The only team in the Southeastern Conference that season to enjoy a worse season was Ole Miss, who finished 9-20. The Rebels imposed a post season ban due to off the court indiscretions that saw them elect to pass on the SEC tourney.
The lady Bulldogs opened the conference slate that year with six straight losses. Schaefer's first SEC win came at home over Ole Miss in a 72-57 affair. The Rebels evened the season record against State when they hosted the return trip in February.
While the team showed some promise, there would be no magical run in the post season to begin the Vic Schaefer era.
The 2013-14 brought a new sense of optimism to women's basketball in Starkville. The Ladies finished the season with a 22-14 mark and won three post season games advancing to the quarterfinals of the Women's NIT.
Only one other Lady Bulldog basketball team had played that deep into that post season tournament, that program high coming in 2001. Remnants of that squad would go on to post back to back 2nd round showings in the NCAA women's tournament in 2002 and 2003.
Following in the footsteps of some of the program's finest teams, the 2015 and 2016 Bulldogs also found themselves included in the NCAA field on selection Monday.
In 2015, the Bulldogs would up facing off against Tulane in the first round. The two teams met the season before in the first round of the Women's NIT. After a ten point victory over the Green Wave, 57-47, Mississippi State fell to host school Duke, 64-56.
Following a season that featured a then school record 27 wins, Schaefer was named SEC coach of the year and received some consideration for national coach of the year honors.
The Bulldogs entered the 2016 campaign with plenty of confidence, momentum and talent. Rising as high as 6th in the national polls, the Bulldogs were considered real contenders in the race for the SEC crown.
A road loss at Missouri upset the apple cart a bit, before a blow out win over Ole Miss allowed the Bulldogs to take out some frustration, 79-51.
The ladies in Maroon and White could not build on that success dropping back to back games against Georgia and eventual SEC champion South Carolina.
With the season on the brink, the Bulldogs did something no other team before them had done, beat Tennessee. While it took a blood pumping fourth quarter and an overtime period to dispatch the Lady Vols, another first had been achieved.
Bulldog fans would not have to wait another 36 tries for a second win over the powers from Knoxville, State bested the improving Volunteers in the SEC tournament to earn a spot in the conference title game opposite South Carolina.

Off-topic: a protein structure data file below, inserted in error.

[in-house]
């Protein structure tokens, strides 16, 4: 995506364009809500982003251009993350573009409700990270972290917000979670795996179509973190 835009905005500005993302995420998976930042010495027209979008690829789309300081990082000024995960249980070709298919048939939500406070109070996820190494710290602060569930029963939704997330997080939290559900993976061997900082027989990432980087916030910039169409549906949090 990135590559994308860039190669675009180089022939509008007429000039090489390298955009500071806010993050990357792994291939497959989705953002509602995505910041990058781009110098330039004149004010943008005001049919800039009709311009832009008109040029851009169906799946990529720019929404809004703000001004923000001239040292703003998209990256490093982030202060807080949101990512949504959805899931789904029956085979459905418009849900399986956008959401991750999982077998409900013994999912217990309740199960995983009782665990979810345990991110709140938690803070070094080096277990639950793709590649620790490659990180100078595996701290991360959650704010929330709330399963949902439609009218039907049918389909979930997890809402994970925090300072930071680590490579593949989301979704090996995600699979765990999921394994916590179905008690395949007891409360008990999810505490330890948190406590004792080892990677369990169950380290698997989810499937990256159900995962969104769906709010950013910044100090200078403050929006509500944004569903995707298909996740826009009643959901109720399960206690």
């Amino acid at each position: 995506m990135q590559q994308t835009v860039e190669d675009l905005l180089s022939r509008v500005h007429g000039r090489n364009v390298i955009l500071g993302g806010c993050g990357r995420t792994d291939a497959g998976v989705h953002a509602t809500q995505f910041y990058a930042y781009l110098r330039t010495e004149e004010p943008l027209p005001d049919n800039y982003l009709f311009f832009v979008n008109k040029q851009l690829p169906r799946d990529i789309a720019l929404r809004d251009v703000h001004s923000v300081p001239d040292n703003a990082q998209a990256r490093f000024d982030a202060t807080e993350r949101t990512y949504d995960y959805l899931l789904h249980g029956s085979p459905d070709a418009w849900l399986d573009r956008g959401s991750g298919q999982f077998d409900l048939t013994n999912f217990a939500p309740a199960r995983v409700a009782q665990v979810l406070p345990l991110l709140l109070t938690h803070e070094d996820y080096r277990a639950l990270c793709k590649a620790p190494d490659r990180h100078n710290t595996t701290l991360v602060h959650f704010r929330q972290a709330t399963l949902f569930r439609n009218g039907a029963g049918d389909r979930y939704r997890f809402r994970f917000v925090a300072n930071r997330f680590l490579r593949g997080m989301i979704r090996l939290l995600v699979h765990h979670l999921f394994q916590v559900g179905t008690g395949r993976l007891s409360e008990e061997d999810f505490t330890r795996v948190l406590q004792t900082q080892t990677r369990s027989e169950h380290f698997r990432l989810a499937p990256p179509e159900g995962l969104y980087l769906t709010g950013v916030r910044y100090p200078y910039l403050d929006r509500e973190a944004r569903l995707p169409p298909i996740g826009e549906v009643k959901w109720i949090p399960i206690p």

Ranked 16th in the country, many hoped the Bulldogs would have the chance to host the first two rounds of the NCAA tournament for the first time in program history. While it took a scheduling conflict in East Lansing, Michigan to aid in that effort, the ladies from Starkville would get to dance in their own gym for the first time ever.
Making the most of the hosting opportunity, State knocked off UT-Chattanooga 60-50 and then the Spartans of Michigan State 74-72 to advance to the Sweet 16 for just the second time in school history.
On Sunday, 7,094 fans attended the Bulldogs match-up with Michigan State. Spartan head coach Suzy Merchant would later say that the 7,000 sounded like 70,000 and that it was the loudest crowd she had played before in her 21 years of coaching.
Gracious comments from a classy coach indeed.
Those fans did not show up by happenstance. They were drawn to town by the positive direction of the Bulldog basketball program. The final game of Schaefer's first year at the helm of the Mississippi State program ended with a 50-38 win over Georgia. Just 1,350 paid to see that. Over five times that number showed up on Sunday to celebrate history.
In 2015, the lady Bulldogs needed that 28th win to advance beyond the second round. They came up a few points short of that victory. Faced with the same situation this season, the ladies pulled it through and set a new program best for victories in a season earning a sweet sixteen berth in the process.
In these parts, history has shown that a senior laden team in any sport may be what it takes to accomplish things of real consequence. Mississippi State women's basketball has just one senior, Sherise Williams, who has played largely as a reserve this season.
While this season still has at least one game left in it, fans are already excited about next season and what is to come.
Prior to this current run of success under Schaefer, Mississippi State has not had a lot of sustained success in women's hoops. There have been some great players such as LaToya Thomas and Tan White who ranked among the SEC's elite, but we may be in the glory days of women's hoops in Starkville.
In four years, the Bulldogs have gone from a losing record to the quarterfinals of the WNIT, to the second round of the NCAA and now to the Sweet Sixteen. With nearly everyone coming back next season, the best could be still to come.